I’m reading Richard Sibbes’s The Bruised Reed and Smoking Flax, based on Matthew 12:20. When Sibbes comes to the explanation of the smoking flax, he explains that the “smoke” coming from the wick is that portion of its output which is not wished for. What is wished for is light, not smoke. Yet Christ overlooks and purifies the smoke, for the sake of the little light that he has lit there.
Sibbes applies this lesson to Christians when he says:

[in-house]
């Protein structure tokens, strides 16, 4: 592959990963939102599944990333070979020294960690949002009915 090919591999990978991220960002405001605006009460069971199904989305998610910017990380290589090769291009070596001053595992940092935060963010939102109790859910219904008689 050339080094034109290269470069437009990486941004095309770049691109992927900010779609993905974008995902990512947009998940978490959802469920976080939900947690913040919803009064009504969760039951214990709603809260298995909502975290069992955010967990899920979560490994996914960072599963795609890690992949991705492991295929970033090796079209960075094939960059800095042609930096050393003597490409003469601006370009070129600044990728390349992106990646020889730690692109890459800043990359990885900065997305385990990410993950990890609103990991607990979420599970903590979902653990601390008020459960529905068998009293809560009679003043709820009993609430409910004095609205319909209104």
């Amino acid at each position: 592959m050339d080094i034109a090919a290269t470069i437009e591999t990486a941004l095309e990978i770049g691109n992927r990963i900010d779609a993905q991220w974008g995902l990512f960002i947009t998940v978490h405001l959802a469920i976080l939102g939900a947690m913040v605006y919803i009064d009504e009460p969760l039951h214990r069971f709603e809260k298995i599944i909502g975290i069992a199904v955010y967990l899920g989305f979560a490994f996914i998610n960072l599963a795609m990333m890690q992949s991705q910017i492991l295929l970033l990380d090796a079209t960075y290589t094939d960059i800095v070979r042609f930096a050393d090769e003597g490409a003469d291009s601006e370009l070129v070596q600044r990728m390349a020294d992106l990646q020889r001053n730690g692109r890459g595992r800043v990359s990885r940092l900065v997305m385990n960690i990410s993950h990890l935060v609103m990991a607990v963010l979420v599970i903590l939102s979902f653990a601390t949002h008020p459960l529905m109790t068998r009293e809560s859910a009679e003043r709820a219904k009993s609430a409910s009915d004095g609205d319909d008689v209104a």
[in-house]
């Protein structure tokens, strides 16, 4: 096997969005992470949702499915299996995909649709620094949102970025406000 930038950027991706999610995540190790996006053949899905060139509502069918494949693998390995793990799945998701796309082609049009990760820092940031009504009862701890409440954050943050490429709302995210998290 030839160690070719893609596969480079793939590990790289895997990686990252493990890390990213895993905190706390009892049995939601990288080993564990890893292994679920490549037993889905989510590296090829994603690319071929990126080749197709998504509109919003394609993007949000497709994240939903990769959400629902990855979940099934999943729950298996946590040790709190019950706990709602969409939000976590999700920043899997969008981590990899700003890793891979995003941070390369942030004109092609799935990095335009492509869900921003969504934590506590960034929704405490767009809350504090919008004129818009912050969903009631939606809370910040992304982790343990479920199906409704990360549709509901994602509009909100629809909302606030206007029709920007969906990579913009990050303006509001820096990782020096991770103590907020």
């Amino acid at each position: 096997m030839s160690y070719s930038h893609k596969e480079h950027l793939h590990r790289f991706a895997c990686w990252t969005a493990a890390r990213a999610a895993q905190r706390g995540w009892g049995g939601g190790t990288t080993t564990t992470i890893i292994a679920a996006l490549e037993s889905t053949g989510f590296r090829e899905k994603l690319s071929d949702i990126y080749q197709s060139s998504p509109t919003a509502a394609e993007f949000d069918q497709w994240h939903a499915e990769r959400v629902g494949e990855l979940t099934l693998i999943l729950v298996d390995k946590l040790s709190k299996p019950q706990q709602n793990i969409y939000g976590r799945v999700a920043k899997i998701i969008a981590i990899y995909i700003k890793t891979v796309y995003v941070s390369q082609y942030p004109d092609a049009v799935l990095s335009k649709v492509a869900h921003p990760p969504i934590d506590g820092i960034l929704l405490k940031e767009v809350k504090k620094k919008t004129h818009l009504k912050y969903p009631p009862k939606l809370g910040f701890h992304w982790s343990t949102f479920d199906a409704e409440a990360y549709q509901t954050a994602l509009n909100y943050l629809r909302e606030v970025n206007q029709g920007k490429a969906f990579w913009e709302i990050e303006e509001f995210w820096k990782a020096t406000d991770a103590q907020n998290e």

Here see the opposite dispostition between the holy nature of Christ, and the impure nature of man. Man for a little smoke will quench the light; Christ ever we see cherisheth even the least beginnings. How bare [bore] he with the many imperfections of his poor disciples. If he did sharply check them, it was in love, and that they might shine the brighter. Can we have a better pattern to follow than this of him by whom we hope to be saved? ‘We that are strong ought to bear with the infirmities of the weak,’ Rom 15:1. ‘I became all things to all men, that I may win some,’ 1 Cor 9:22. O that this winning disposition were more in many! Many, so far as in us lieth, are lost for want of encouragement. . . . It is not the best way to fall foul presently with young beginners for some lesser vanities, but show them a more excellent way, and breed them up in positive grounds, and other things will be quickly out of credit with them. . . . It were [would be] a good strife among Christians, one to labour to give no offense, and the other to labour to take none. The best men are severe to themselves, tender over others. (Works, vol 1, 51-52)